The Financial Industry Regulatory Authority has fined Credit Suisse Securities (USA) $4.5 million, and Bank of America's Merrill Lynch unit $3 million for misrepresenting delinquency data and inadequate supervision in connection with the issuance of residential subprime mortgage securitizations.

FINRA found that Credit Suisse in 2006 misrepresented the historical delinquency rates for 21 subprime residential subprime mortgage securitizations it underwrote and sold.

Although Credit Suisse knew of these inaccuracies, FINRA said Credit Suisse did not sufficiently investigate the delinquency errors, inform clients who invested in these securitizations of the specific reporting discrepancies or correct the information on the website where the information was displayed.

Credit Suisse also failed to name or define the methodology used to calculate mortgage delinquencies in five other subprime securitizations.

Additionally, Credit Suisse failed to establish an adequate system to supervise the maintenance and updating of relevant disclosure on its website.

Issuers of security products involving subprime mortgages are required to disclose historical performance information for past securitizations that contain mortgage loans similar to those in the new securitizations being offered to investors.

Historical delinquency rates are material to investors in assessing the value of residential subprime mortgage securitizations and in determining whether future returns may be disrupted by mortgage holders' failures to make loan payments. As there are different standards for calculating delinquencies, issuers are required to disclose the specific method it used to calculate delinquencies.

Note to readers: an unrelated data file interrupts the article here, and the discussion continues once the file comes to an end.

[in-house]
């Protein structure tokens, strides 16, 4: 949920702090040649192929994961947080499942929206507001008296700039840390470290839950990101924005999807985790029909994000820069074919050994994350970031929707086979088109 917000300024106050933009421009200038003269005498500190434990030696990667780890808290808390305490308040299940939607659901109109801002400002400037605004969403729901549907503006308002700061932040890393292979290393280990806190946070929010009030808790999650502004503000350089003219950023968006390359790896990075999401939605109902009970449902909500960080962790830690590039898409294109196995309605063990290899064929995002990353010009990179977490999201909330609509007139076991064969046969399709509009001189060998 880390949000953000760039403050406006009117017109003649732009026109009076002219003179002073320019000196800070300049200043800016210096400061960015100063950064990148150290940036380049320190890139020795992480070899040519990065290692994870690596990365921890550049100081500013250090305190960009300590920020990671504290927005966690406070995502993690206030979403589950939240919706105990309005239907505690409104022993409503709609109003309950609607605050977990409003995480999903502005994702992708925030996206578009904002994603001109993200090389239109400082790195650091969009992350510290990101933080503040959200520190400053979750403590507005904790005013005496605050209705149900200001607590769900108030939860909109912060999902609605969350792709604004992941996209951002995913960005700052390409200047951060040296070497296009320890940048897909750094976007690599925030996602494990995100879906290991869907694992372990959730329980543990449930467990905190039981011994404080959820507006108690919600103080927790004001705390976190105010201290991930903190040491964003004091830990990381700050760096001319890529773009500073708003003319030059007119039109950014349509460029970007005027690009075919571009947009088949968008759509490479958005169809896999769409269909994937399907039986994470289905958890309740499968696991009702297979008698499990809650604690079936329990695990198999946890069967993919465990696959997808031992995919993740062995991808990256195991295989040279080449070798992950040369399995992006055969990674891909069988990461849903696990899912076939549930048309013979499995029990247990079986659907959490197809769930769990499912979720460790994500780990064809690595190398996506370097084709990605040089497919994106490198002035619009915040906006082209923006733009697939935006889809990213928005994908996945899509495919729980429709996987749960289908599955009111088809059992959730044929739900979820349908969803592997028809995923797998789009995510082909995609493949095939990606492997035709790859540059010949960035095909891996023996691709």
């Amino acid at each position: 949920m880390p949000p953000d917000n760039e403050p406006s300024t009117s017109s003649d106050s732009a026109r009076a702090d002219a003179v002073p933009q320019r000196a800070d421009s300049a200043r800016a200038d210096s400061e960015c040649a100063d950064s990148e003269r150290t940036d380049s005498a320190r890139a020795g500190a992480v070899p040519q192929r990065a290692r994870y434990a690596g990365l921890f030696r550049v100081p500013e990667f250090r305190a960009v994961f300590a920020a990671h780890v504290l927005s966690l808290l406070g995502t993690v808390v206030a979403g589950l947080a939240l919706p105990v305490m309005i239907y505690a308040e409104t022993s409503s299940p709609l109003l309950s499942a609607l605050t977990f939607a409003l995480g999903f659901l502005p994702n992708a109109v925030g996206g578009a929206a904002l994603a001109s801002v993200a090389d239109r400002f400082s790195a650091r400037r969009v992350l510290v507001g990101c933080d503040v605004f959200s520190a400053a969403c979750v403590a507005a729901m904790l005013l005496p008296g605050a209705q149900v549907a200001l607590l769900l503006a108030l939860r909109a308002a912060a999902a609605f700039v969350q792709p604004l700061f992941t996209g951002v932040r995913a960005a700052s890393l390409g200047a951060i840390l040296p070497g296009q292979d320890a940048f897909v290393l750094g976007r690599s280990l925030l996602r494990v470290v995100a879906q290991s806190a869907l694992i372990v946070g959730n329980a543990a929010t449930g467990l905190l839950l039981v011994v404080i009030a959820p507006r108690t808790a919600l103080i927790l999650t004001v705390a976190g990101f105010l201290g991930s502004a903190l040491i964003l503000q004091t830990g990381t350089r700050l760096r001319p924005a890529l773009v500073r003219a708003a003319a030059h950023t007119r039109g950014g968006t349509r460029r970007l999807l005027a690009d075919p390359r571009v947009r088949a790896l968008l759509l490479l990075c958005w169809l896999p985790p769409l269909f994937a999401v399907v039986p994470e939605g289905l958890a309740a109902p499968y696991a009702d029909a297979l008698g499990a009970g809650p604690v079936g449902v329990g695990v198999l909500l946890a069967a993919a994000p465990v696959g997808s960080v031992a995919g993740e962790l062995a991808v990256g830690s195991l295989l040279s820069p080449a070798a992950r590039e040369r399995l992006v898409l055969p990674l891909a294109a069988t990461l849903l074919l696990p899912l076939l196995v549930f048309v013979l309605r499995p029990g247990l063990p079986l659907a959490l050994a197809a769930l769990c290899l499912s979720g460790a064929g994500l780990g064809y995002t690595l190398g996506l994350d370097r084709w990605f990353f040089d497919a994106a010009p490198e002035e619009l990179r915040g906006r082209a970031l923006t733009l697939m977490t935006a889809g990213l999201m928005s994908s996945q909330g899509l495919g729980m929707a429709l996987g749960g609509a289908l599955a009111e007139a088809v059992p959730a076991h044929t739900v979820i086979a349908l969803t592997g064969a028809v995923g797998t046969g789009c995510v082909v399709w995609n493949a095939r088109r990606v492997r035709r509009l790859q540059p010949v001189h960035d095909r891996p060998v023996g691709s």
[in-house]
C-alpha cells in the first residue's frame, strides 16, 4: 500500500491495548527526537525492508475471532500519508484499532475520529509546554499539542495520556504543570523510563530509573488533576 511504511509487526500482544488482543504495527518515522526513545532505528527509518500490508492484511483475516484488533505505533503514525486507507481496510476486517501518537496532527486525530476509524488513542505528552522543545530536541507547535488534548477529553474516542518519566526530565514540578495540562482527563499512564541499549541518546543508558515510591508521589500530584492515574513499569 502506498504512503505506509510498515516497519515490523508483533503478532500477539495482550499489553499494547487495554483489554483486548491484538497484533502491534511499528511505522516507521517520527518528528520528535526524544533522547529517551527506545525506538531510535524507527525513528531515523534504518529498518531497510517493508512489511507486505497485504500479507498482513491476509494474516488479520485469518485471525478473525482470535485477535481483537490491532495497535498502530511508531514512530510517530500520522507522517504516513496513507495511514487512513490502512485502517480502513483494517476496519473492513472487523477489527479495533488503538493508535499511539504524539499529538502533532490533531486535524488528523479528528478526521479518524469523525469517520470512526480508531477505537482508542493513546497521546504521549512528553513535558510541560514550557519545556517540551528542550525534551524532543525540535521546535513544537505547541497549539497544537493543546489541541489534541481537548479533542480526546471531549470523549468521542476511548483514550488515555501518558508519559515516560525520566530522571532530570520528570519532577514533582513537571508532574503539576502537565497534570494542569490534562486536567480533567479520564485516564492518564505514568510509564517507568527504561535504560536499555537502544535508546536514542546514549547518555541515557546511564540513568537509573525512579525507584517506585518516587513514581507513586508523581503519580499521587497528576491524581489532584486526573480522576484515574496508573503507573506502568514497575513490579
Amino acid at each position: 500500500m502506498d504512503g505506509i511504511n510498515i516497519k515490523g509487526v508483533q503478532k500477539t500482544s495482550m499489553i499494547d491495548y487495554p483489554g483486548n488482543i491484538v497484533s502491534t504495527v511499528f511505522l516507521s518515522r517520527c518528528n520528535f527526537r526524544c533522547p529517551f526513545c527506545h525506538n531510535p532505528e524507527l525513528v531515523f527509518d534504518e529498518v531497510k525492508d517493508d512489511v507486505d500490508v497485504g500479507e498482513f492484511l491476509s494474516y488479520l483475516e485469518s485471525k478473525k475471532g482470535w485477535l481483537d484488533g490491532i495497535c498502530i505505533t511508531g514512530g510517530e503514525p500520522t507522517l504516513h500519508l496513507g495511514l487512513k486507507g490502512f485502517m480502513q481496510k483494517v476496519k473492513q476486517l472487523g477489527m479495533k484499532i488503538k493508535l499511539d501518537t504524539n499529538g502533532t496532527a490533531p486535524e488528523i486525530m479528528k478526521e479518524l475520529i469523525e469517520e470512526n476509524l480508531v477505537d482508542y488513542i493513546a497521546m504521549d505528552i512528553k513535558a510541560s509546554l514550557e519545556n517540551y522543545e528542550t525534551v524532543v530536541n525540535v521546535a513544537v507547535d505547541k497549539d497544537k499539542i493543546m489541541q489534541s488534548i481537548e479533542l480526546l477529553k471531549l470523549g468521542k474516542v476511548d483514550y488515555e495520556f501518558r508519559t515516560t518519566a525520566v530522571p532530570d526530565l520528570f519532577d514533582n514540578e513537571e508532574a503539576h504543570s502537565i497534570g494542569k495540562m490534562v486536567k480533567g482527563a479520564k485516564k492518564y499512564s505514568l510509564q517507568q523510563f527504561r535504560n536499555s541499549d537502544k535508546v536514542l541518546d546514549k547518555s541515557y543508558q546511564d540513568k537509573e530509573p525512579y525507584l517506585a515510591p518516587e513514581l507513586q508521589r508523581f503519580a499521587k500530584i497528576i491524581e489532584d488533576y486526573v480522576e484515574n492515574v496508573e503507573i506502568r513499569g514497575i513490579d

For six of the 21 Credit Suisse securitizations, the delinquency errors were significant enough to affect an investor's assessment of subsequent securitizations, as it was referenced in four subsequent residential subprime mortgage securitizations investments.

Separately, FINRA found that Merrill Lynch negligently misrepresented the historical delinquency rates for 61 subprime residential subprime mortgage securitizations it underwrote and sold.

However, in June 2007, after learning of the delinquency errors, Merrill Lynch recalculated the information and posted the corrected historical delinquency rates on its website. Merrill Lynch also failed to establish a reasonable system to supervise and review its reporting of historical delinquency information.

On January 1, 2009, Merrill Lynch was acquired by Bank of America, but the firm continues to do brokerage business under its own individual broker-dealer registration.

In eight instances, the delinquencies were significant enough to affect an investor's assessment of subsequent securitizations, as it was referenced in five subsequent residential subprime mortgage securitizations investments.

“Credit Suisse and Merrill Lynch failed to monitor and supervise the reporting of historical delinquency rates, depriving investors of information essential to assessing the profitability of mortgage-backed investments,'' said Brad Bennett, FINRA Executive Vice President and Chief of Enforcement, said.

Credit Suisse and Merrill Lynch neither admitted nor denied the charges, but both broker-dealers consented to the entry of FINRA's findings.

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